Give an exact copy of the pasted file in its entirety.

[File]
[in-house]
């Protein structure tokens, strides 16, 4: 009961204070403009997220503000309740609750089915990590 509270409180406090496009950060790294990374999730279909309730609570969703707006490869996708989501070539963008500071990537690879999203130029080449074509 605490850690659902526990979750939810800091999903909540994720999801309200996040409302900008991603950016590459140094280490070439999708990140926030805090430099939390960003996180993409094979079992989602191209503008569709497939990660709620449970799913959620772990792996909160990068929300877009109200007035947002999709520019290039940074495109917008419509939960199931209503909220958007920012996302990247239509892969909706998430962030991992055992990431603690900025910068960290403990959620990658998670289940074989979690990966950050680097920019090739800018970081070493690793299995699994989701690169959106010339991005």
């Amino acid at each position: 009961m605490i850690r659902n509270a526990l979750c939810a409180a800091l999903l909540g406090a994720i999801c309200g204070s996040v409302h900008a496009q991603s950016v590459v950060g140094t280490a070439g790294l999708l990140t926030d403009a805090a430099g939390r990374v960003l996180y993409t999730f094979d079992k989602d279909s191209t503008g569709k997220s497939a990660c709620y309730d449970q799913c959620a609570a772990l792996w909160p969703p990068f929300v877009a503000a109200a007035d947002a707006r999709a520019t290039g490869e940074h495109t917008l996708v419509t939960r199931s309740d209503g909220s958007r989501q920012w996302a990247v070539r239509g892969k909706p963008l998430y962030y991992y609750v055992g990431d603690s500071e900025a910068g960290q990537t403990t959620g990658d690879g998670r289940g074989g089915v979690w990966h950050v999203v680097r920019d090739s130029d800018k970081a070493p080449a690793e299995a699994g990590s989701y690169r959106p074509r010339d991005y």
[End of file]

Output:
[in-house]
């Protein structure tokens, strides 16, 4: 009961204070403009997220503000309740609750089915990590 509270409180406090496009950060790294990374999730279909309730609570969703707006490869996708989501070539963008500071990537690879999203130029080449074509 605490850690659902526990979750939810800091999903909540994720999801309200996040409302900008991603950016590459140094280490070439999708990140926030805090430099939390960003996180993409094979079992989602191209503008569709497939990660709620449970799913959620772990792996909160990068929300877009109200007035947002999709520019290039940074495109917008419509939960199931209503909220958007920012996302990247239509892969909706998430962030991992055992990431603690900025910068960290403990959620990658998670289940074989979690990966950050680097920019090739800018970081070493690793299995699994989701690169959106010339991005």
């Amino acid at each position: 009961m605490i850690r659902n509270a526990l979750c939810a409180a800091l999903l909540g406090a994720i999801c309200g204070s996040v409302h900008a496009q991603s950016v590459v950060g140094t280490a070439g790294l999708l990140t926030d403009a805090a430099g939390r990374v960003l996180y993409t999730f094979d079992k989602d279909s191209t503008g569709k997220s497939a990660c709620y309730d449970q799913c959620a609570a772990l792996w909160p969703p990068f929300v877009a503000a109200a007035d947002a707006r999709a520019t290039g490869e940074h495109t917008l996708v419509t939960r199931s309740d209503g909220s958007r989501q920012w996302a990247v070539r239509g892969k909706p963008l998430y962030y991992y609750v055992g990431d603690s500071e900025a910068g960290q990537t403990t959620g990658d690879g998670r289940g074989g089915v979690w990966h950050v999203v680097r920019d090739s130029d800018k970081a070493p080449a690793e299995a699994g990590s989701y690169r959106p074509r010339d991005y």